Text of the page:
The Negev Summit hosted by Foreign Minister Yair Lapid on Sunday and Monday is being touted as a show of force against Iran.
The foreign ministers of the United Arab Emirates, Bahrain, Morocco, and Egypt are joining Lapid and US Secretary of State Antony Blinken, and there is no question that Iran will sit at the forefront of the agenda.
But the gathering in Sde Boker isn’t a show of confident unity. In fact, quite the opposite.
After witnessing a series of worrying developments, the diplomats are rushing to Israel to try to shift US policy before they are forced to fend for themselves.
“Desperate times call for desperate measures,” said Moshe Albo, a modern Middle East historian and researcher at the Institute for Policy and Strategy at Reichman University in Herzliya.
“The summit is primarily an indication of the countries’ sense of urgency in light of several processes coming together and turning into a multi-dimensional threat — to their internal stability, to their regional posture,” Albo said.
The primary threat is Iran and its proxies. The network, led by Iran’s Revolutionary Guard Corps, has become more aggressive and shown dangerous new capabilities in recent weeks.
Yemen’s Iran-backed Houthi rebels launched missile and drone attacks in January and February targeting the UAE, including a January 31 ballistic missile attack while President Isaac Herzog was in the country.
They have also continued to fire on Saud Arabia. A week ago, Houthi rebels targeted a range of water and energy plants. On Friday, they hit Saudi Arabia with a wave of drone and missile attacks, including against an oil plant near the Formula One race track in Jeddah, two days before the race.
Also this month, Iran fired 12 missiles toward the US consulate in Iraq’s northern city of Erbil, with several missiles hitting the building.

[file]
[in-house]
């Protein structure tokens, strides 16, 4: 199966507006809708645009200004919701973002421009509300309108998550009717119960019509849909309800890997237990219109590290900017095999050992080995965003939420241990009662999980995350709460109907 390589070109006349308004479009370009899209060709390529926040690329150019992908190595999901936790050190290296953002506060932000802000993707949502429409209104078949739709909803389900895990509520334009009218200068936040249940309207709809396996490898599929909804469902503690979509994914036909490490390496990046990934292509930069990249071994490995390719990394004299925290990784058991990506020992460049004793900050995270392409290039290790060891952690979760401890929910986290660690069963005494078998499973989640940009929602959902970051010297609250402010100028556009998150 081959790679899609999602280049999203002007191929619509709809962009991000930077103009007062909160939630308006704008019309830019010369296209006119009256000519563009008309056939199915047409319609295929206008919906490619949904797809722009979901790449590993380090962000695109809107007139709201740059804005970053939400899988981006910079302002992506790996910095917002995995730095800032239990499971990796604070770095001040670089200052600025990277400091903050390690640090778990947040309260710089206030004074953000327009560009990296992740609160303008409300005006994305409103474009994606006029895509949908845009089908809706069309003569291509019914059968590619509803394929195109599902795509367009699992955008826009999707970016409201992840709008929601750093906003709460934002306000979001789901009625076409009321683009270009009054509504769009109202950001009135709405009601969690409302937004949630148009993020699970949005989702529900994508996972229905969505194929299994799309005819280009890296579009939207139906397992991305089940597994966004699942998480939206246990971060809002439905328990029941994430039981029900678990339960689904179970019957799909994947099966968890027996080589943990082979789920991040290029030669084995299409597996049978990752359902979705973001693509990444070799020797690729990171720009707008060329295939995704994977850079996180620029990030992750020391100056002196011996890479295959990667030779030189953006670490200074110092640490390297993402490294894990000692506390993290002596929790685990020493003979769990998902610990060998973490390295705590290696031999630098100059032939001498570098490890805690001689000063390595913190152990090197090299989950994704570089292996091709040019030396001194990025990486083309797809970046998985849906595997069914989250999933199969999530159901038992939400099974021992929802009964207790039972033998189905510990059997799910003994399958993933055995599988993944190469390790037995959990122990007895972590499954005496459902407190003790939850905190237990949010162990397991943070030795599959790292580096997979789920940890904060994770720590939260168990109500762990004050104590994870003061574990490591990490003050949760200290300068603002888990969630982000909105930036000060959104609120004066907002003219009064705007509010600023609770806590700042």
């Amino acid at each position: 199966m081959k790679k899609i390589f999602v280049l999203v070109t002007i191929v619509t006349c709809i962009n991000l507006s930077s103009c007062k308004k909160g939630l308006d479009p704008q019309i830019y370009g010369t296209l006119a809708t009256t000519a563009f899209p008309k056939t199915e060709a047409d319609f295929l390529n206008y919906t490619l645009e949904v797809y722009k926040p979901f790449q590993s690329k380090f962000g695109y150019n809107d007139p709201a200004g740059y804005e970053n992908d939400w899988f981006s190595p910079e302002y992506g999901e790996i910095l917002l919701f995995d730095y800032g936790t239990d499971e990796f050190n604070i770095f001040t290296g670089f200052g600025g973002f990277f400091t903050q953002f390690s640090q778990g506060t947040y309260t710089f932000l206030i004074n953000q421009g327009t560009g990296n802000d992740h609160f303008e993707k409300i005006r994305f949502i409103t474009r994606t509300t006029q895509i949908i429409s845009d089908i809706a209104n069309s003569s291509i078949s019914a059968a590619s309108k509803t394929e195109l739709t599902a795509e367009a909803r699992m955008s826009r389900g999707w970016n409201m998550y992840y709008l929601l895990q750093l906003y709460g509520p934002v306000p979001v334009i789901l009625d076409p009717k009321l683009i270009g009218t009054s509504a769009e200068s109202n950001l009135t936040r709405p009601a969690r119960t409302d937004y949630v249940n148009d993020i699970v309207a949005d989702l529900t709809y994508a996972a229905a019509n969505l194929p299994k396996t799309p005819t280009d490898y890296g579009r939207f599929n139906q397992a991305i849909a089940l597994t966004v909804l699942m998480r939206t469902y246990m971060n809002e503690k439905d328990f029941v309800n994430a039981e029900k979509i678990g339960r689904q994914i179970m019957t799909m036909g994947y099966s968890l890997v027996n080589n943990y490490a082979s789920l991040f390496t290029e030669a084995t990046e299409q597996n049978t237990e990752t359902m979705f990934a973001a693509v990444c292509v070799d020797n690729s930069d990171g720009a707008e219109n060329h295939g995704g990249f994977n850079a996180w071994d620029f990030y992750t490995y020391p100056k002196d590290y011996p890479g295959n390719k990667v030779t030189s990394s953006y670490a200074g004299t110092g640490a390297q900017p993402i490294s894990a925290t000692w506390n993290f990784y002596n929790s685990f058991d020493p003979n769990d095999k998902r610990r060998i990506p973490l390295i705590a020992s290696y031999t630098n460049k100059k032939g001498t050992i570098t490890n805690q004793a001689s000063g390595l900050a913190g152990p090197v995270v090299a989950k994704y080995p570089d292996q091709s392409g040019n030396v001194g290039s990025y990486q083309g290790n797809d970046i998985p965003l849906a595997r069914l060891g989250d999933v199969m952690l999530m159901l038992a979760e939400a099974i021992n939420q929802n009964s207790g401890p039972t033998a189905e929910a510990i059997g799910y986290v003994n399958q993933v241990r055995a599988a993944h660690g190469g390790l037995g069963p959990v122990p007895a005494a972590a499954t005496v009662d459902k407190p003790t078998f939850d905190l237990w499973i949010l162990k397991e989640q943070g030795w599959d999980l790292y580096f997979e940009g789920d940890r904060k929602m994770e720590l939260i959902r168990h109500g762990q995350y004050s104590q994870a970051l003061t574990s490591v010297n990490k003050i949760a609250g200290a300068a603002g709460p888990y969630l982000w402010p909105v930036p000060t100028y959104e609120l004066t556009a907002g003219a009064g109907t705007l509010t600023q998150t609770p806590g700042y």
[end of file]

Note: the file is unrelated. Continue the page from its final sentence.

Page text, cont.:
At the same time, nuclear talks in Vienna seem to be headed toward a successful conclusion, with the IRGC, tied to the attacks against the Gulf states, likely to be removed from US terror blacklist.
“The Gulf states are saying, ‘Just a minute here,'” said Albo. “We have a strategic pillar that is supposed to support us on regional stability, that is also leading the effort to renew the nuclear deal with Iran. This makes Iran more daring in the region, and therefore the scope of the Iranian threat is growing.”
“The Americans are determined to sign [the nuclear deal], and the countries here are very concerned,” explained Efraim Inbar, president of the Jerusalem Institute for Strategic Studies.
The aim of the Negev Summit for the Abraham Accords nations and Egypt, then, is to do what they can to firm up American support. They understand that there is no other power they can rely on to provide weapons, military and intelligence support, and deterrence against Iran.
Blinken, on the other hand, is coming to “calm everyone down,” said Inbar.
Ideally, the Americans will be able to offer diplomatic and security guarantees that assuage the worst fears of their regional partners.
“This process is complex, and it won’t end in just a declaration against a state,” said Moran Zaga, an expert on the Gulf region at Mitvim — The Israeli Institute for Regional Foreign Policies.